Cardiovascular effects

Intravenous administration of a 50% ethanol extract of the fruits (dose not specifi ed) reduced blood pressure in dogs. An aqueous extract of the fruits, 10% in the diet, reduced blood pressure in rats. The effect was abolished by pretreatment of the animals with atropine. An unspecifi ed extract of the seeds had diuretic effects in rabbits after intragastric administration. The effect was blocked by pretreatment of the animals with morphine.
Intragastric administration of 500.0 mg/kg bw of a 95% ethanol extract of the fruits to rats induced diuresis. The effect was comparable to that observed in animals treated with 960.0 mg/kg bw of urea, and was almost double that in controls.

Estrogenic and antiandrogenic activities

Intragastric administration of 2.5 mg/kg bw of an acetone extract of the seeds daily for 15 days to male rats decreased the protein concentration in the testes and vas deferens, and increased it in the seminal vesicles and prostate gland. The same dose of the same extract administered to female rats daily for 10 days increased the weight of the mammary glands, while higher doses induced vaginal cornifi cation, increased the weight of
the oviduct, endometrium, myometrium, cervix and vagina, and induced estrus. A follow-up study demonstrated that the acetone extract induced cellular growth and proliferation of the endometrium, and stimulated metabolic changes in the myometrium of rats. These changes appearedto favour the survival of spermatocytes and the implantation of the zygote in the uterus. Conversely, intragastric administration of 2.0 g/kg bw of an aqueous extract of the seeds per day for 25 days signifi cantly (P < 0.025) reduced female fertility in mice compared with controls. No effect was observed in male mice. Intragastric administration of 0.5 mg/kg bw or 2.5 mg/kg bw of an acetone extract of the fruits per day for 10 days to ovariectomized female rats had estrogenic effects. Intragastric administration (dose not specifi ed) of an essential oil from the fruits to goats increased the amount of milk produced and the fat content of the milk. Lactating mice fed the fruits in the diet (concentration not specifi ed) produced pups that ate a larger quantity of fennel-containing foods, suggesting that the constituents of the fruits may be passed in breast milk. Intragastric administration of 250.0 mg/kg bw of unspecifi ed extracts of the fruits induced estrus and increased the size of the mammary glands and oviducts in adult ovariectomized rats, and exerted an antiandrogenic effect in adult male mice. It also increased the weight of the cervix and vagina of ovariectomized rats, and increased the concentration of nucleic acids and protein in cervical and vaginal tissues. The hyperplasia and hypertrophy of the cervix and vagina were similar to changes seen during estrus in normal female rats. Subcutaneous administration of anethole (dose not specifi ed) to sexually immature female rats increased uterine weight and induced estrus. However, in ovariectomized mice the same treatment was not estrogenic. Intramuscular injection of 100.0 mg/kg bw or 500.0 mg/kg bw of anethole per day for 7 days to rats induced a signifi cant decrease in dorsolateral prostate weight (P < 0.05). Intragastric administration of 50.0 mg/kg bw, 70.0 mg/kg bw or 80.0 mg/kg bw of trans-anethole to rats had anti-implantation effects, with the maximum effect (100%) at the highest dose. The compound showed estrogenic effects, and did not demonstrate anti-estrogenic, progestational or androgenic effects.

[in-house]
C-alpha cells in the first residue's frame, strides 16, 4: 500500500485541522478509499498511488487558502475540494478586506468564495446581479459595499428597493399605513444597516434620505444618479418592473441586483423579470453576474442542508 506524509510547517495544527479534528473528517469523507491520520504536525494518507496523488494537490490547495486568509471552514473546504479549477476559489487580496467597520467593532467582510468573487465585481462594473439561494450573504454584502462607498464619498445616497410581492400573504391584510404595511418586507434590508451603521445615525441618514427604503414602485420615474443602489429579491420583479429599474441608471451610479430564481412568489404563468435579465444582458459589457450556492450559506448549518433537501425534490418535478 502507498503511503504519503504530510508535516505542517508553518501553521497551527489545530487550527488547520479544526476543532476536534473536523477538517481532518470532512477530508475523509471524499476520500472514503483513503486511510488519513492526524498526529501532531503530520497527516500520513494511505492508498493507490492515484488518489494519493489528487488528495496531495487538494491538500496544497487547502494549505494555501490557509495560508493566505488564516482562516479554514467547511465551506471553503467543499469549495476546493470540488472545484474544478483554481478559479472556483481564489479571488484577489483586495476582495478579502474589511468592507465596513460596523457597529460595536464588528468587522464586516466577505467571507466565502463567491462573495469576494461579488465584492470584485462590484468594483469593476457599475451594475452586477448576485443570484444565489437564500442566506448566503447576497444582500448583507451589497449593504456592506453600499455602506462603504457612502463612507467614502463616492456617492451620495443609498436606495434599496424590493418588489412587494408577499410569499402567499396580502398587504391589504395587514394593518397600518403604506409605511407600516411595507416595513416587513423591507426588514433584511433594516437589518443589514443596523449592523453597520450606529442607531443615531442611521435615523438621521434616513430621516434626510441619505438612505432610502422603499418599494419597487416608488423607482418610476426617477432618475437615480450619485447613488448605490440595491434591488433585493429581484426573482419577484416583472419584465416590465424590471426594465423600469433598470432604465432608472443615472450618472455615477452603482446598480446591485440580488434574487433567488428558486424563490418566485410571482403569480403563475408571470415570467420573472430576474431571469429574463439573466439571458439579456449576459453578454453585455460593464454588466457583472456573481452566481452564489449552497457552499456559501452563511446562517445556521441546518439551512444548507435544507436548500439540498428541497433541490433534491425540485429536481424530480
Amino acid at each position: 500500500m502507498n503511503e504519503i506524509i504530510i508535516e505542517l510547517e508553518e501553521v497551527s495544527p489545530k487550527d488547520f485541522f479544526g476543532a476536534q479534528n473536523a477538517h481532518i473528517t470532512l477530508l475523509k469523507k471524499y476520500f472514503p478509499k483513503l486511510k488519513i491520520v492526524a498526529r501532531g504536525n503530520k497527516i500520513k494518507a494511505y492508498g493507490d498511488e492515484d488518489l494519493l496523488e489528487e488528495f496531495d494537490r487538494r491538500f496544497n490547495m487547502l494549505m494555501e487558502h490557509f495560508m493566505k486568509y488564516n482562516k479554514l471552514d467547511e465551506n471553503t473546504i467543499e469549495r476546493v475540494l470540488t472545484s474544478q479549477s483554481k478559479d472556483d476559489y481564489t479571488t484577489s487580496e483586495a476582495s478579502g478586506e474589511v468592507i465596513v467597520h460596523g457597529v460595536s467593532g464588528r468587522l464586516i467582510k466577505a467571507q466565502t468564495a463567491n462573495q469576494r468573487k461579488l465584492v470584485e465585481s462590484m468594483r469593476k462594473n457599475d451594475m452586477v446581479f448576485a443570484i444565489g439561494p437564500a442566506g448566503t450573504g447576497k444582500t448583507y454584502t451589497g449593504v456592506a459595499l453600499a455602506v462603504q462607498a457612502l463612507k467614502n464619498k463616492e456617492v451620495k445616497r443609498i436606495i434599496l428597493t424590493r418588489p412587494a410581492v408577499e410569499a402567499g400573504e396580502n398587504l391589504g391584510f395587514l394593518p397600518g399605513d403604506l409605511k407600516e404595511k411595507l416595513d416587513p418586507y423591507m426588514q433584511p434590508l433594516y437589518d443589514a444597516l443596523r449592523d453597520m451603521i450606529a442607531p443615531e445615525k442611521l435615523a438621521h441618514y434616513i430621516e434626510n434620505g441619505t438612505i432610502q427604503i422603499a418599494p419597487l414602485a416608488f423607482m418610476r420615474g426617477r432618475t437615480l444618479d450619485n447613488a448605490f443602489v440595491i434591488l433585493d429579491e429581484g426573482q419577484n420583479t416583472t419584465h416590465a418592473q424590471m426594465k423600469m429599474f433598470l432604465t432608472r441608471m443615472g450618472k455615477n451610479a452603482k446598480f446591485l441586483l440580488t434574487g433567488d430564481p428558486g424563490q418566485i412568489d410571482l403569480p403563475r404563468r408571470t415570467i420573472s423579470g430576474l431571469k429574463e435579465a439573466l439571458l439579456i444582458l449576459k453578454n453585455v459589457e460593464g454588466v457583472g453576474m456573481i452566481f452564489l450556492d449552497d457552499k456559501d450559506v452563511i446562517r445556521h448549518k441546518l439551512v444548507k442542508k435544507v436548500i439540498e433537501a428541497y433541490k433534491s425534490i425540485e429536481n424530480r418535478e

Expectorant and secretolytic effects

Application of an infusion of Fructus Foeniculi, 9.14 mg/ml, to isolated ciliated frog oesophagus epithelium increased the transport velocity of fl uid by 12%, suggesting an expectorant effect. Administration of 1.0–9.0 mg/kg bw anethole and 1.0–27.0 mg/kg bw fenchone by inhalation to urethanized rabbits produced a decrease in the specific gravity of the respiratory fl uid and enhanced the volume output of respiratory tract fluid.